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Cynthia

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Weekend Reading on Women's Representation May 22, 2020

By Cynthia Richie Terrell on May 22, 2020

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Top: Alicia Garza, Tina Tchen, Barbara Lee, Kirsten Gillibrand, Mary Robinson. Bottom: Ileana Ros-Lehtinen, Pat Mitchell, Melinda Gates, Dolores Huerta, Monica Ramirez.
Dear women's representation enthusiasts!
There were a lot of terrific articles this week discussing women's representation and leadership including this piece on Forbes by Marianne Schnall that features interviews with a number of prominent women discussing women's leadership:

A few weeks ago an evocative meme was making the social media rounds: a picture of the leaders of Germany, New Zealand, Belgium, Finland, Iceland and Denmark with the caption “COVID-19 is everywhere but countries with heads of state managing the crisis better seem to have something in common…” Of course the answer was that they were all women. The narrative is that from Angela Merkel of Germany to Jacinda Ardern of New Zealand to Tsai Ing-wen of Taiwan (as well as the leaders of Denmark, Finland, Iceland, and Norway), it does appear that countries who have female leaders at the helm are proving to be faring better during the pandemic thanks to their effective handling of the response to the COVID-19 crisis.  

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Weekend Reading on Women's Representation May 15, 2020

By Cynthia Richie Terrell on May 15, 2020

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Illustration by Joan Wong; Photographs from Getty Images
Dear women's representation enthusiasts,
There were a number of great pieces tied to the celebration of Mother's Day which pointed to the contradiction between the Hallmark version of the holiday and the lived experiences of many, if not all, women. I especially loved a piece in The New York Times by Kim Brooks titled "Forget Pancakes. Pay Mothers" which challenges readers to think about the work of raising children and running households in the United States:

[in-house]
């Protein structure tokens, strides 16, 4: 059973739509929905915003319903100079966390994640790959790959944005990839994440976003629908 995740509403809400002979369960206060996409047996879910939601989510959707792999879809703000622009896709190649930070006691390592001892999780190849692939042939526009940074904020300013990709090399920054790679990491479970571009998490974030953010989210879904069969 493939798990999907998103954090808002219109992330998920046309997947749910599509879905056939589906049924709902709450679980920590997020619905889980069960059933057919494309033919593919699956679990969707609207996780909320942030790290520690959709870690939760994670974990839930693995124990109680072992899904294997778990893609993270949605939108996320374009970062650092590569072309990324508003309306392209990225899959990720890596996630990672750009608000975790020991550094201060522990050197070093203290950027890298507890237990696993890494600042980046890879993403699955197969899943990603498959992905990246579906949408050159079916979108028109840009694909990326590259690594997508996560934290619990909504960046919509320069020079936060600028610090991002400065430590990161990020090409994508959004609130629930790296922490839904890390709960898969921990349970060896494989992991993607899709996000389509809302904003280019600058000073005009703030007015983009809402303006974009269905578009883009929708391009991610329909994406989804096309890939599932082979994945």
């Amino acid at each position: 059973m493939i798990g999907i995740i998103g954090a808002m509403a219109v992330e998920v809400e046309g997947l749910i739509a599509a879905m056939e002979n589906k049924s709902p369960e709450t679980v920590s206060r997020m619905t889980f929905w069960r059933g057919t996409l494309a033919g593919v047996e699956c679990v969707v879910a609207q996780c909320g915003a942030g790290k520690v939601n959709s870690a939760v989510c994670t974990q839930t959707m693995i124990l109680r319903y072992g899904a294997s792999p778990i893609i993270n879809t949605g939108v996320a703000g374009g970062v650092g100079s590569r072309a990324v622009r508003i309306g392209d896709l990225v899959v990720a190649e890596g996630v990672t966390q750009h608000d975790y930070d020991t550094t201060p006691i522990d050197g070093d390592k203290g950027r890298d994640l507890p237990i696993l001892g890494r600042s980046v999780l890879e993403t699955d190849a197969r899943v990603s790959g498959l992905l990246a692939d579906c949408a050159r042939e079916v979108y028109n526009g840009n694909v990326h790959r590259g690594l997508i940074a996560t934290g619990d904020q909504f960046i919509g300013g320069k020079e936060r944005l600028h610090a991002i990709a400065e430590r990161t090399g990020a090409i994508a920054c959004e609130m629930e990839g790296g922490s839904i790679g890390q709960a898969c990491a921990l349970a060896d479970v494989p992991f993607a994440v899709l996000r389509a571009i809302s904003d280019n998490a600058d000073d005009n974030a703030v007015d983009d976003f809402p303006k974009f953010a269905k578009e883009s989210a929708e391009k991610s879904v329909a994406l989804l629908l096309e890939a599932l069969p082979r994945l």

After just six days of sheltering in place, I found myself thinking about all the women I’d taken for granted.

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Weekend Reading on Women's Representation May 8, 2020

By Cynthia Richie Terrell on May 08, 2020

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Weekend Reading on Women's Representation May 1, 2020

By Cynthia Richie Terrell on May 01, 2020

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Grand Teton National Park wildflowers
Dear fans of women's representation,
As the general election looms ever closer, concern about the voting process is intensifying. There was a great piece in The Fulcrum this week by LeeAnne Grapes about combining mailed ballots with ranked choice voting to ensure a healthy & safe voting process:

Of course, no one could have foreseen a pandemic upending life as we know it. But as the threat of coronavirus became increasingly pressing, the state's Democratic leadership responded by cancelling the in-person caucuses and instead mailing every registered Democrat a ballot that could be dropped off or mailed back.

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Weekend Reading on Women's Representation April 24, 2020

By Cynthia Richie Terrell on April 24, 2020

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(Rick Egan | Tribune file photo) In this Jan. 31, 2020, file photo the Utah governor candidates are pictured. From left, Jeff Burningham, Aimee Winder Newton, Jon Huntsman, Thomas Wright, Greg Hughes and Spencer Cox pose for a group photo with Silicon Slopes Executive Director Clint Betts, center after a debate.

Dear friends,
There was a very interesting piece by Michelle Quist in The Salt Lake Tribune about the under-representation of women in state and local government in Utah and the use of Ranked Choice Voting in several jurisdictions and for GOP state party elections. Utah is a fascinating case study because the legislature adopted the local option bill almost unanimously, the republican party has been central to its effective implementation, and a number of women have been elected with RCV to local office with the catchy slogan faster, better, cheaper to describe ranked choice voting:

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Weekend Reading on Women's Representation April 17, 2020

By Cynthia Richie Terrell on April 17, 2020

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Women leaders Andrea Merkel, Tsai Ing-wen, Jacinda Ardernm Katrin Jakobsdottir, Sanna Marin, Erna Solberg, and Mette Frederikson from CNN.com

Dear friends,